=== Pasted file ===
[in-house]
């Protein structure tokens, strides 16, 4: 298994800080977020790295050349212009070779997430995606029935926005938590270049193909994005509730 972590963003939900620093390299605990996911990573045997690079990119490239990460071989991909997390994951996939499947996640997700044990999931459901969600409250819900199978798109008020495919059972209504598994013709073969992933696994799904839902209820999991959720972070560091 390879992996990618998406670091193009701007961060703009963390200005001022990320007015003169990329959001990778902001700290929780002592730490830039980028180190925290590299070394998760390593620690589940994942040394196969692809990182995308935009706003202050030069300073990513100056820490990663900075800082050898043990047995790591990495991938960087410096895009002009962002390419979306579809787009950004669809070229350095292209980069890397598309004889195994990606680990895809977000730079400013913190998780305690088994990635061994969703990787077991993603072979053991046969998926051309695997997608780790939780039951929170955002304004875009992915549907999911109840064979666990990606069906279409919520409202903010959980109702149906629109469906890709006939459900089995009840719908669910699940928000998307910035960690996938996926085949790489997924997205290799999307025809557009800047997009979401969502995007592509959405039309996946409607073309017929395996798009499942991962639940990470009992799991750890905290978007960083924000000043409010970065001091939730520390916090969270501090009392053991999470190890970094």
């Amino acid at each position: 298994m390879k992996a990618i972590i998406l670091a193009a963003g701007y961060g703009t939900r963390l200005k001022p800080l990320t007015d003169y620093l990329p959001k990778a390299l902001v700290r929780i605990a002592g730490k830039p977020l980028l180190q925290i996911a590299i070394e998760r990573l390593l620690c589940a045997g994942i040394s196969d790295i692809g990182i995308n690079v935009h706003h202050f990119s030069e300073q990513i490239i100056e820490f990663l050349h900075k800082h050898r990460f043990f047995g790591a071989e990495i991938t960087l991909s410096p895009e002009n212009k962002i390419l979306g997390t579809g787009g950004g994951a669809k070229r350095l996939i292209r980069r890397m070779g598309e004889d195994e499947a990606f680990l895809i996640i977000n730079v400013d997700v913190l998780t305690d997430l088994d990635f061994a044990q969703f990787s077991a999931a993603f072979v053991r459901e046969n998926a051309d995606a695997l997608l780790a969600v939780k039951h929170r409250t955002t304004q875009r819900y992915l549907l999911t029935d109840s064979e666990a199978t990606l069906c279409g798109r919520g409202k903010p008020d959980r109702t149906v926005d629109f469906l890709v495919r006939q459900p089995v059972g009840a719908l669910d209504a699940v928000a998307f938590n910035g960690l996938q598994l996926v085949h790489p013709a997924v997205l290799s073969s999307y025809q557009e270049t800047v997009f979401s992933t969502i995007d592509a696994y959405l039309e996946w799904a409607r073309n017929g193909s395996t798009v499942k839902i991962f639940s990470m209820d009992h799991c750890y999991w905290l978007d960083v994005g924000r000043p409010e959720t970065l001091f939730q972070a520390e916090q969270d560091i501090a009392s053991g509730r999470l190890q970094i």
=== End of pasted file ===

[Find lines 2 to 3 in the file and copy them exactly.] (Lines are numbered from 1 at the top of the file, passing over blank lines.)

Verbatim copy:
């Protein structure tokens, strides 16, 4: 298994800080977020790295050349212009070779997430995606029935926005938590270049193909994005509730 972590963003939900620093390299605990996911990573045997690079990119490239990460071989991909997390994951996939499947996640997700044990999931459901969600409250819900199978798109008020495919059972209504598994013709073969992933696994799904839902209820999991959720972070560091 390879992996990618998406670091193009701007961060703009963390200005001022990320007015003169990329959001990778902001700290929780002592730490830039980028180190925290590299070394998760390593620690589940994942040394196969692809990182995308935009706003202050030069300073990513100056820490990663900075800082050898043990047995790591990495991938960087410096895009002009962002390419979306579809787009950004669809070229350095292209980069890397598309004889195994990606680990895809977000730079400013913190998780305690088994990635061994969703990787077991993603072979053991046969998926051309695997997608780790939780039951929170955002304004875009992915549907999911109840064979666990990606069906279409919520409202903010959980109702149906629109469906890709006939459900089995009840719908669910699940928000998307910035960690996938996926085949790489997924997205290799999307025809557009800047997009979401969502995007592509959405039309996946409607073309017929395996798009499942991962639940990470009992799991750890905290978007960083924000000043409010970065001091939730520390916090969270501090009392053991999470190890970094």
């Amino acid at each position: 298994m390879k992996a990618i972590i998406l670091a193009a963003g701007y961060g703009t939900r963390l200005k001022p800080l990320t007015d003169y620093l990329p959001k990778a390299l902001v700290r929780i605990a002592g730490k830039p977020l980028l180190q925290i996911a590299i070394e998760r990573l390593l620690c589940a045997g994942i040394s196969d790295i692809g990182i995308n690079v935009h706003h202050f990119s030069e300073q990513i490239i100056e820490f990663l050349h900075k800082h050898r990460f043990f047995g790591a071989e990495i991938t960087l991909s410096p895009e002009n212009k962002i390419l979306g997390t579809g787009g950004g994951a669809k070229r350095l996939i292209r980069r890397m070779g598309e004889d195994e499947a990606f680990l895809i996640i977000n730079v400013d997700v913190l998780t305690d997430l088994d990635f061994a044990q969703f990787s077991a999931a993603f072979v053991r459901e046969n998926a051309d995606a695997l997608l780790a969600v939780k039951h929170r409250t955002t304004q875009r819900y992915l549907l999911t029935d109840s064979e666990a199978t990606l069906c279409g798109r919520g409202k903010p008020d959980r109702t149906v926005d629109f469906l890709v495919r006939q459900p089995v059972g009840a719908l669910d209504a699940v928000a998307f938590n910035g960690l996938q598994l996926v085949h790489p013709a997924v997205l290799s073969s999307y025809q557009e270049t800047v997009f979401s992933t969502i995007d592509a696994y959405l039309e996946w799904a409607r073309n017929g193909s395996t798009v499942k839902i991962f639940s990470m209820d009992h799991c750890y999991w905290l978007d960083v994005g924000r000043p409010e959720t970065l001091f939730q972070a520390e916090q969270d560091i501090a009392s053991g509730r999470l190890q970094i």